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Hummus and e-Cigarettes

What could the trendy new e-cigarettes have in common with – a healthy and increasingly popular Middle-Eastern snack made of chickpeas, garlic, olive oil and lemon? At first glance, most sane individuals would see very little, if any, overlap. However, we are at a unique juncture in history where a connection can be drawn. We are the lucky generation that gets to witness both products go a long way in eradicating – one of our nation’s oldest crops dating back Colonist John Rolfe’s first harvest in 1612.

chickpeas

Let’s face it. More people (at least ages 18-30) are learning to exercise and eating consciously. And, there are fewer smokers in this demographic every year. However, it seems as if there are more and more occasional smokers. One could also call them “casual smokers” or “social smokers.” Either way, you know the breed of which I speak.When asked if they partake, their answer is inevitably a negative. However, get a few drinks in them, and their bumming fags left at right at your nearest bar or house party.

That’s where e-cigs come in. These electronic inhalers vaporize a solution into an aerosol mist that simulates the act of smoking. At the very least, it means less immediate air pollution and less butts clogging up the streets. Despite ongoing debate over legislation and a conscious decision to avoid marketing these products as tobacco replacements, they are indeed replacing it. E-cigarettes have passed young peoples’ litmus test, and they’re catching on fast. Although the amount of nicotine delivered in each e-cig varies significantly, and there are still many potential health risks, the amount of chemicals in a machine-rolled cigarette greatly outnumber that of the electronic competitor.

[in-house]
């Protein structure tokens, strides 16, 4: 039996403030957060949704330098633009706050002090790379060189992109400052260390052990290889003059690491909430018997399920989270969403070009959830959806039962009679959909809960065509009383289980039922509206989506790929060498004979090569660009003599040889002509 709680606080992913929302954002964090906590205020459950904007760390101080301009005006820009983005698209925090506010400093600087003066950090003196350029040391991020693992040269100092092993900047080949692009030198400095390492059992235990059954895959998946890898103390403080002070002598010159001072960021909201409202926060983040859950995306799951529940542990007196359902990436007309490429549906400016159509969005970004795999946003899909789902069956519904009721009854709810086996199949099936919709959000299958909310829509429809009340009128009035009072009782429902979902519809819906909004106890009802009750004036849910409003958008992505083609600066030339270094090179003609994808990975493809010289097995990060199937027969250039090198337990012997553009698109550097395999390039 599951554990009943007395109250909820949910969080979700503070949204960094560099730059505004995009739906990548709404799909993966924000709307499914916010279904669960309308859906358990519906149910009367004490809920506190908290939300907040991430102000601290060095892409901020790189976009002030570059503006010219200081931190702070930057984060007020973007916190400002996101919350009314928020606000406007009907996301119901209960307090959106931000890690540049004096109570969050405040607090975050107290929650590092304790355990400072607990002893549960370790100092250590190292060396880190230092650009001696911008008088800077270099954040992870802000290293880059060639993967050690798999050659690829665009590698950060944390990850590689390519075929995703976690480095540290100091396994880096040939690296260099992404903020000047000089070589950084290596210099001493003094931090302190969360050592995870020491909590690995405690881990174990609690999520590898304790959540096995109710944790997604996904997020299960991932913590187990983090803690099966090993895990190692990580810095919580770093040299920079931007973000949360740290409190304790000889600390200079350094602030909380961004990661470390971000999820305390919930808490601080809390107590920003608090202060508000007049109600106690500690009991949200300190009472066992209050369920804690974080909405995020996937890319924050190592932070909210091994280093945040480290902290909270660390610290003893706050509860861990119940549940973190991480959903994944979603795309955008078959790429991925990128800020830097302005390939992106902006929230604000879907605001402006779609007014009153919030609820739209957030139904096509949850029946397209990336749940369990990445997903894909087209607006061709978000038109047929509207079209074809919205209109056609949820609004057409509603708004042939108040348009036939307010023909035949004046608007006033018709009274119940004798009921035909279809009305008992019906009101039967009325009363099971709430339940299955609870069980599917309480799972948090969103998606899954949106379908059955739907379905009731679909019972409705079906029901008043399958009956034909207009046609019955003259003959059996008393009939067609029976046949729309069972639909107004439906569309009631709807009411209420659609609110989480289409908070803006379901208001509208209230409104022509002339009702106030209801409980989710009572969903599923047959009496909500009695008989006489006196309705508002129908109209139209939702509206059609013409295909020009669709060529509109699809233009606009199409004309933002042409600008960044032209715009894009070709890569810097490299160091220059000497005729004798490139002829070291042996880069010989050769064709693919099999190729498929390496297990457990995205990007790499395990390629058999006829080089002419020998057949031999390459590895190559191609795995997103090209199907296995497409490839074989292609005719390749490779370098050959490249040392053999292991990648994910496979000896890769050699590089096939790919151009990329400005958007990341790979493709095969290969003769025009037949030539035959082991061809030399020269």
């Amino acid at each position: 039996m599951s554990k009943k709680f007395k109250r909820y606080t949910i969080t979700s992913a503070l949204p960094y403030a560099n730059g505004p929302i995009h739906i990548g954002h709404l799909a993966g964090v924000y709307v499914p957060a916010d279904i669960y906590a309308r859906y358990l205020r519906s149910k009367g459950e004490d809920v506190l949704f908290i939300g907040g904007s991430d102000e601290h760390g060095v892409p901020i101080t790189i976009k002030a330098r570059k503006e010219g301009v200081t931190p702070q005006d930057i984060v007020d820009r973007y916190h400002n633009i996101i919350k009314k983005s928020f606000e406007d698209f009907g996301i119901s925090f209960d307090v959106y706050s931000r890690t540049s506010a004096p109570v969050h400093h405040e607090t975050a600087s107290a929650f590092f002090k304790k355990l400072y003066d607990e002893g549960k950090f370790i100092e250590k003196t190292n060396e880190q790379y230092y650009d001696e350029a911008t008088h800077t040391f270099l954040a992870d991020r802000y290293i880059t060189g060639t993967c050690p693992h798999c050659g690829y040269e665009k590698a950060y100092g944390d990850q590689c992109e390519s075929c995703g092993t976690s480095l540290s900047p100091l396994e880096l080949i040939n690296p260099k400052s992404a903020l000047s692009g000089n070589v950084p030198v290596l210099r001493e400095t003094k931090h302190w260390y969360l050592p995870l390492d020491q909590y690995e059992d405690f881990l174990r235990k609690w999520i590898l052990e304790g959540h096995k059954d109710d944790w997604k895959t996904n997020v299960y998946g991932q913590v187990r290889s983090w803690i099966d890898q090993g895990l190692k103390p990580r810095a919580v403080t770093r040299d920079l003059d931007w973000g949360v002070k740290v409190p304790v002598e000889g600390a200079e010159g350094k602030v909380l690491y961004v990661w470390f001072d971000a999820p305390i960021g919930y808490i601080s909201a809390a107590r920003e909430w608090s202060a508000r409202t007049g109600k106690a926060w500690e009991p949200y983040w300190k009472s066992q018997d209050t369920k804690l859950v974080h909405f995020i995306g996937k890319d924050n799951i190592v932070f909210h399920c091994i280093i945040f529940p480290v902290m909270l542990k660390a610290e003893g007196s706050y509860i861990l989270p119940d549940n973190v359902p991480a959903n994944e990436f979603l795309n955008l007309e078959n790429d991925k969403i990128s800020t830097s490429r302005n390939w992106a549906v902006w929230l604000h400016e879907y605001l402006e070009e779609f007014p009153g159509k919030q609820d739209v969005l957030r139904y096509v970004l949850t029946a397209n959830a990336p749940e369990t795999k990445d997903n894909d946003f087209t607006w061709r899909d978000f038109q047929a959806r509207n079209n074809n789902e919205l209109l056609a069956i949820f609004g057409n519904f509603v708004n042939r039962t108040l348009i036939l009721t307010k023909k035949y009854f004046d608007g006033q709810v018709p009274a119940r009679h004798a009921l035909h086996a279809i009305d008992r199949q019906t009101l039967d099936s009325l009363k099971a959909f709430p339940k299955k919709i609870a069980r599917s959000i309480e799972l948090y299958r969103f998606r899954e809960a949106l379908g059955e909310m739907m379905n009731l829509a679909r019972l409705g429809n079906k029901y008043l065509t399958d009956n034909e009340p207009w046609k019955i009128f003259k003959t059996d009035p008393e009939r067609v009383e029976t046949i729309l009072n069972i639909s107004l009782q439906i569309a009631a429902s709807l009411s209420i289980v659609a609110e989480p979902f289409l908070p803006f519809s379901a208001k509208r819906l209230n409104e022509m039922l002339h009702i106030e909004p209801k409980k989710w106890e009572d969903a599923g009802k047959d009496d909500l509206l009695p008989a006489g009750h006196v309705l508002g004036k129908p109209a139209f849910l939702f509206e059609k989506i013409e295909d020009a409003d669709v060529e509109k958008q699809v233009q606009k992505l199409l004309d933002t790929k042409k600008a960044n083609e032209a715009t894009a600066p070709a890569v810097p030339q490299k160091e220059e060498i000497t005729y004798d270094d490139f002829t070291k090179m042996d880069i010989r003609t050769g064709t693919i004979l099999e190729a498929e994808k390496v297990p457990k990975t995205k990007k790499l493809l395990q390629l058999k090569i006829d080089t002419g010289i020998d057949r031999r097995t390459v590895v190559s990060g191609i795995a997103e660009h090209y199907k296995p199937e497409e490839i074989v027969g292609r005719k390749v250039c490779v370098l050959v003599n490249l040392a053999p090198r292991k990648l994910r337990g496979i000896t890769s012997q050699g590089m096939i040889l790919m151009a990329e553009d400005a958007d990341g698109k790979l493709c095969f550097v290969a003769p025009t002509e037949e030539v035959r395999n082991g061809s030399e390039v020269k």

According to an article published two years ago by Editor of Harvard Health Harvey B. Simon, “electronic cigarettes deliver an array of other chemicals, including diethylene glycol (a highly toxic substance), various nitrosamines (powerful carcinogens found in tobacco), and at least four other chemicals suspected of being harmful to humans. To be sure, the dose of these compounds is generally smaller than found in “real” cigarette smoke. But it isn’t zero.”

As the demand for old-fashioned cigarettes goes down, less tobacco is grown and a vast expanse of American farmland is waits for a new crop. Enter chickpeas (or garbanzo beans) as the demand for hummus skyrockets. This low-fat, high-protein bean paste has grown 10 percent in annual sales for the past two years establishing a $530 million American market. Chickpea crops have moved from their primary home in the Pacific Northwest to Virginia and the Carolinas while hummus brands like Sabra Dipping Co. and Athenos have stepped up to develop new flavors and varieties. In addition, the U.S. chickpea harvest increased 51 percent last year, and farmers received 10 more cents per pound than in the mid-2000s according to the USDA and the U.S. Department of Agriculture respectively. From health and civic beauty standpoints, at least, this all looks and sounds
a lot like progress.

The information supplied in this article is not to be considered as medical advice and is for educational purposes only.